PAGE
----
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Credibility of Protection and Incentives to Innovate

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  • Miyagiwa, Kaz
  • Ohno, Yuka

Abstract

In recent trade policy debates it is often argued that temporary protection stimulates innovation. This paper shows that the validity of the argument depends on the perceived credibility of protection policy. If it is suspected that temporary protection will be removed early should innovation occur before its terminal date, the protected firm invests less in R&D than it does under free trade. If it is expected that protection will be extended should no innovation have occurred by its terminal date, investment falls below the free-trade level, and eventually to zero, as the terminal date is approached. Copyright 1999 by Economics Department of the University of Pennsylvania and the Osaka University Institute of Social and Economic Research Association.

Suggested Citation

  • Miyagiwa, Kaz & Ohno, Yuka, 1999. "Credibility of Protection and Incentives to Innovate," International Economic Review, Department of Economics, University of Pennsylvania and Osaka University Institute of Social and Economic Research Association, vol. 40(1), pages 143-163, February.
  • Handle: RePEc:ier:iecrev:v:40:y:1999:i:1:p:143-63
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    Cited by:

    1. Benjamin H. Liebman & Kara M. Reynolds, 2009. "Innovation Through Protection: Does Safeguard Protection Increase Investment in R and D?," Working Papers 2009-18, American University, Department of Economics.
    2. Ederington, Josh & McCalman, Phillip, 2011. "Infant industry protection and industrial dynamics," Journal of International Economics, Elsevier, vol. 84(1), pages 37-47, May.
    3. Miravete, Eugenio J., 2003. "Time-consistent protection with learning by doing," European Economic Review, Elsevier, vol. 47(5), pages 761-790, October.
    4. E. Young Song, 2005. "Temporary Protection and Technology Choice under the Learning Curve," Review of International Economics, Wiley Blackwell, vol. 13(2), pages 391-396, May.
    5. Laura Rovegno, 2013. "Trade protection and market power: evidence from US antidumping and countervailing duties," Review of World Economics (Weltwirtschaftliches Archiv), Springer;Institut für Weltwirtschaft (Kiel Institute for the World Economy), pages 443-476.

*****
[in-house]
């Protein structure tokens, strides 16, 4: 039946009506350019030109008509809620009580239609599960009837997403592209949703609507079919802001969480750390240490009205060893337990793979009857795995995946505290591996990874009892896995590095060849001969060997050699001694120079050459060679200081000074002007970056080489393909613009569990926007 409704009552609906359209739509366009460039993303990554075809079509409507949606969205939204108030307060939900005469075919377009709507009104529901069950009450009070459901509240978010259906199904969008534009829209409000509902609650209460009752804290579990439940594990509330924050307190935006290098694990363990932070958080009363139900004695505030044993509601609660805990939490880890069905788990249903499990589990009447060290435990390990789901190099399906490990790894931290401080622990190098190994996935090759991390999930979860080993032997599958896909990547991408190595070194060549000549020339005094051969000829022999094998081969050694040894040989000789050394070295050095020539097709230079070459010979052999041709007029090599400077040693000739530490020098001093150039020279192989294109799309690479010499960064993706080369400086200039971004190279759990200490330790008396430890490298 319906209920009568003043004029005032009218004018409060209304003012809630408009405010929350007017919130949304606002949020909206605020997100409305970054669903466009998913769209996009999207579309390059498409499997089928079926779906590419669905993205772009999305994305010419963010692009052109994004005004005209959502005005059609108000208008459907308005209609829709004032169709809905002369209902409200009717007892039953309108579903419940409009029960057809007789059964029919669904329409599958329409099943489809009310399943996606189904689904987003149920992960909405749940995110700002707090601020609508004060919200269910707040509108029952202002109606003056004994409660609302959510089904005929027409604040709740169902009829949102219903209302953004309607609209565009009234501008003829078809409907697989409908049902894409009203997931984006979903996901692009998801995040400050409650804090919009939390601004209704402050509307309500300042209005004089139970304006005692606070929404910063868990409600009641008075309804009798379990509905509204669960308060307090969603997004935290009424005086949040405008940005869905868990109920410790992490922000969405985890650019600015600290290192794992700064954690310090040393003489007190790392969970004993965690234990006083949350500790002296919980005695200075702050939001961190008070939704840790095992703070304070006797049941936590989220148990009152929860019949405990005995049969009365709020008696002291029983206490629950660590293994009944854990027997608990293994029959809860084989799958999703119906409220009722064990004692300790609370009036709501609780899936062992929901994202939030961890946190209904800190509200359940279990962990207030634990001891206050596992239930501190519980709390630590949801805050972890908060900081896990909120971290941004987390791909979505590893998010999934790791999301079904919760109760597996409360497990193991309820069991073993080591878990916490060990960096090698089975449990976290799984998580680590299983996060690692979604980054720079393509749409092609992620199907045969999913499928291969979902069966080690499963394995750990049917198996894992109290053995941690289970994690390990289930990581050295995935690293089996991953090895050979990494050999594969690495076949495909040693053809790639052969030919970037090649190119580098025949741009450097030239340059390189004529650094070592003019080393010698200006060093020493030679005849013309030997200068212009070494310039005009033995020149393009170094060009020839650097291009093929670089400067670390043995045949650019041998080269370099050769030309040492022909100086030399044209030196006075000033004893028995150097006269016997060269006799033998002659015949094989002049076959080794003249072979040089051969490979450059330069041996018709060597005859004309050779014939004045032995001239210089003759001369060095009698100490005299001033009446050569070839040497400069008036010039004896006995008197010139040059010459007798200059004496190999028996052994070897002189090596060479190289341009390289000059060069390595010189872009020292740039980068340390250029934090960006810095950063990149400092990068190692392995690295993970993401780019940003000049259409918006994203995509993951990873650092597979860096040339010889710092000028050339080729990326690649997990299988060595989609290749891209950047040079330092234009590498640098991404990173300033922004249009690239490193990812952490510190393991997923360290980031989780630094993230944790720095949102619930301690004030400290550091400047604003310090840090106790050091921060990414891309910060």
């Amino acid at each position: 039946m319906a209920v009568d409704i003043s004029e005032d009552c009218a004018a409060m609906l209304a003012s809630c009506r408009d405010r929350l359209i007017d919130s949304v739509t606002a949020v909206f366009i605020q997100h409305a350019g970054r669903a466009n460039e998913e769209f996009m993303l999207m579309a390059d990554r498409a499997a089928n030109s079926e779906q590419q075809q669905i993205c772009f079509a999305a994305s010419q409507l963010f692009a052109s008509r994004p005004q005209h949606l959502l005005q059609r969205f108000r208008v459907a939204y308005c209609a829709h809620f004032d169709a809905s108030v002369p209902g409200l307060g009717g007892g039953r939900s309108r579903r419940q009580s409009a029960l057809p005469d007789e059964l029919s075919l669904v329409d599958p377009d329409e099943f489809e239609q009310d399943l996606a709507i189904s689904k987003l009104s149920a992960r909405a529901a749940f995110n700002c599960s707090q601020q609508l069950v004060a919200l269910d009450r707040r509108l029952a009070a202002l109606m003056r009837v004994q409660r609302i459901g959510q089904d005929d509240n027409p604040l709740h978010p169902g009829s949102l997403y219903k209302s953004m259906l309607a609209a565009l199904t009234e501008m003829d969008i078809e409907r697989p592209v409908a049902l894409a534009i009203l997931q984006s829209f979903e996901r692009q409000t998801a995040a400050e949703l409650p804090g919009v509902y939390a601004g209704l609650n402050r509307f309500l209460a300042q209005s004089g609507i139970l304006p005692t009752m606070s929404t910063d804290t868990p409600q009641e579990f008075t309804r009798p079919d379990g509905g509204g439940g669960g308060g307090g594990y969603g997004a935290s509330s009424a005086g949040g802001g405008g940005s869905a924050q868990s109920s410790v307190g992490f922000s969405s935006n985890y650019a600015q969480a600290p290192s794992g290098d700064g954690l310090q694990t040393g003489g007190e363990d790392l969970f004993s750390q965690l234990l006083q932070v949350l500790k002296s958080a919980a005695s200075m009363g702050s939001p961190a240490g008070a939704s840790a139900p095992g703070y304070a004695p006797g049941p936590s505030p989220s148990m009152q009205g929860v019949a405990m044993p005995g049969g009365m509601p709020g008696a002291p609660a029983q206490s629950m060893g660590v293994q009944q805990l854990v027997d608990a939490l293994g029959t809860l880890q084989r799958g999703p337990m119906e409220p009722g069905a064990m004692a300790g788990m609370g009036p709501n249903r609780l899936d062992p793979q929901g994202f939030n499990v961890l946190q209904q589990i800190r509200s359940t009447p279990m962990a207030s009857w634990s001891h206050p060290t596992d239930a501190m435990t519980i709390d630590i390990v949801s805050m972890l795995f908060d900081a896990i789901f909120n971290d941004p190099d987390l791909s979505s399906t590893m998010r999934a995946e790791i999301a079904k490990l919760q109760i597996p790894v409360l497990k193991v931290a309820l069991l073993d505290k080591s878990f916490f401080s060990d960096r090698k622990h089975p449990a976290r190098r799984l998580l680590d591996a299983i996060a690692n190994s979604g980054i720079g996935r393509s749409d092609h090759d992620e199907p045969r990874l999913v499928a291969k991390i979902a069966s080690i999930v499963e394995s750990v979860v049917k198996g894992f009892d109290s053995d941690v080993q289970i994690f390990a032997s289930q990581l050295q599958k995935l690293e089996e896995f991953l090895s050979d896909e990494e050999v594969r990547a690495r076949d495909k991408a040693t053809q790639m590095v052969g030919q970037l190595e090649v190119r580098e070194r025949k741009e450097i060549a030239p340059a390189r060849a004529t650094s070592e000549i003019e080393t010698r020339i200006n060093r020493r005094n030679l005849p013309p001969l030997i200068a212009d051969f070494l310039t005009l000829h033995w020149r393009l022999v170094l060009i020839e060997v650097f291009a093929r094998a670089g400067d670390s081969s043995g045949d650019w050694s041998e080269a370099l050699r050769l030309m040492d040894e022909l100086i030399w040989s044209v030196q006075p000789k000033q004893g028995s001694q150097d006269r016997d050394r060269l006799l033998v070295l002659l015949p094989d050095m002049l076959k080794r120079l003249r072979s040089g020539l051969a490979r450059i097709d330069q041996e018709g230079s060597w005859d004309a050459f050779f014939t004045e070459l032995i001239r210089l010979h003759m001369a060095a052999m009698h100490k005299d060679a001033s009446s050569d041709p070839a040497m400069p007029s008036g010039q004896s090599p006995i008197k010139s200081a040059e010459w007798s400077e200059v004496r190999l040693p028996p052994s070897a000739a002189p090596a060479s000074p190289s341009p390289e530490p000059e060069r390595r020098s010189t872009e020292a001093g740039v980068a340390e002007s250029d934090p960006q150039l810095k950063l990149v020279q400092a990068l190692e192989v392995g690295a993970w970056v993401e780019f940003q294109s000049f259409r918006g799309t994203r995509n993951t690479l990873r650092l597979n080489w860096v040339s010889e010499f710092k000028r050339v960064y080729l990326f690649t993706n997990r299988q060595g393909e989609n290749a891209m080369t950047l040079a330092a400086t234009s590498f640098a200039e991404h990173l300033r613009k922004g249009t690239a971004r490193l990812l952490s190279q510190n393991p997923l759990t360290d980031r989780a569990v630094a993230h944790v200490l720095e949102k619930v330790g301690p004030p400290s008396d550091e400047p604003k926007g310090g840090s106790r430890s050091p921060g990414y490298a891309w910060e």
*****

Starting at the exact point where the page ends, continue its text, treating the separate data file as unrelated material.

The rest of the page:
6. Traca, Daniel A., 2002. "Imports as competitive discipline: the role of the productivity gap," Journal of Development Economics, Elsevier, vol. 69(1), pages 1-21, October.
    7. Kamal Saggi, 2002. "Trade, Foreign Direct Investment, and International Technology Transfer: A Survey," World Bank Research Observer, World Bank Group, vol. 17(2), pages 191-235, September.
    8. Crowley, Meredith A., 2006. "Do safeguard tariffs and antidumping duties open or close technology gaps?," Journal of International Economics, Elsevier, vol. 68(2), pages 469-484, March.
    9. Kao, Kuo-Feng & Peng, Cheng-Hau, 2016. "Anti-dumping protection, price undertaking and product innovation," International Review of Economics & Finance, Elsevier, vol. 41(C), pages 53-64.
    10. Kresimir Zigic, 2011. "Strategic Interactions in Markets with Innovative Activity: The Cases of Strategic Trade Policy and Market Leadership," CERGE-EI Books, The Center for Economic Research and Graduate Education - Economics Institute, Prague, edition 1, number b06.
    11. Kitano, Taiju & Ohashi, Hiroshi, 2009. "Did US safeguards resuscitate Harley-Davidson in the 1980s?," Journal of International Economics, Elsevier, pages 186-197.
    12. Meredith A. Crowley, 2003. "An introduction to the WTO and GATT," Economic Perspectives, Federal Reserve Bank of Chicago, issue Q IV, pages 42-57.
    13. Meredith A. Crowley, 2006. "Why are safeguards needed in a trade agreement?," Working Paper Series WP-06-06, Federal Reserve Bank of Chicago.

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